- Venable describes itself as a rotisserie bistro serving elevated southern comfort food. Each meal incorporates southern elements, but the portion sizes keep the food coma at bay. The cocktails are amazing and worth every penny, but the beer list is lengthy too if that’s more your speed.
- Food Trucks! There’s a bunch roaming all over town. Spot one yourself or ask someone on the street, they’ll be able to direct you to one of the truck’s regular parking spots.
Drinks & Bar Bites
- Beer Study is theeee place to go for a brew. SO many options, various sizes for tasting or chugging, outside seating, an old school Nintendo and TV inside. Beer Study is where it’s at.
- Top Of The Hill is my favorite people watching perch. The bar and distillery sit in the center of town at the corner of Franklin and MLK. Try and find seating outside and you’ll find yourself sipping on TOPO’s unique cocktails, brewtails, and delicious draft beers for hours.
- The Cellar is a dive bar, but those are my favorite kinds if I want a cheap mixed drink or a good beer. You won’t find crowds of college kids, but rather pool sharks and smoke-smelling middle aged men. There’s also a nice little patio out back for your cig-smoking friends.
- Linda’s Bar & Grill is the perfect stop to start or end the evening. The bar food is on point and the drinks and top notch. I love the crew at Linda’s. The owner, Chris Carini, is a Penn State graduate, a dude who knows his cars and bars, so chat him up if you wish. When I go to Linda’s I feel immediately comfortable and well taken care of no matter how crowded it gets.
Fishtown is a small neighborhood northeast of center city. When I first moved into Fishtown in 2008, it was considered an up-and-coming neighborhood. During my visit this past weekend, I would say Fishtown has arrived. Walking down the main drag, I spotted dozens of new shops, cafes, bars, and restaurants. I could not believe the hoards of young people walking around enjoying the sunshine in what was once a semi-desolate, working class neighborhood. There were only a handful of bars and pizza shops, one good cafe, and a single thrift store. I loved the neighborhood because it was removed from the hustle and bustle of center city, sheltered from the crime stats of Kensington, and small enough that I ran into friends on a weekly basis. It felt like my little neighborhood and while I sensed a bit of pushback from the families that lived in Fishtown their whole lives, I still felt welcome and secure.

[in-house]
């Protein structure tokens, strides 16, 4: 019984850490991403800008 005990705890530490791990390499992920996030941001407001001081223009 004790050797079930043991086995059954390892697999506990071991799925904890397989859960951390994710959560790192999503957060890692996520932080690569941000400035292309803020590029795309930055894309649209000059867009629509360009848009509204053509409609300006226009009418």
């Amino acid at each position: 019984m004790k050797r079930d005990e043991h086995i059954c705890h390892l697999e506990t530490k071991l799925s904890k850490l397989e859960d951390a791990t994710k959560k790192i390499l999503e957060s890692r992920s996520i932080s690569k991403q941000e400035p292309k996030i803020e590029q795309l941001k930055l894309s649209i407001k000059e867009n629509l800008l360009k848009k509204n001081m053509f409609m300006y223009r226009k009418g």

Fast forward eight years and the whole landscape of Fishtown has shifted. It’s clear that short-term yearly rentals are more common in the community. You can see new housing popping up everywhere to accommodate students and hoards of younger crowds that are flocking to Fishtown to settle. With the crowds comes the coffee shops, restaurants, yoga studios, community spaces and art galleries. No longer are there abandoned lots waiting to be bought, instead there is a taco stand or a vegan ice cream shop filling the once vacant space. Spending 24-48 hours in Fishtown would have been in enough in 2008, but now you’d need a week to really see and taste all it has to offer. Instead of overwhelming you with every bit of goodness, I’ll let you in on my favorite gems, and you can explore the rest as you see fit.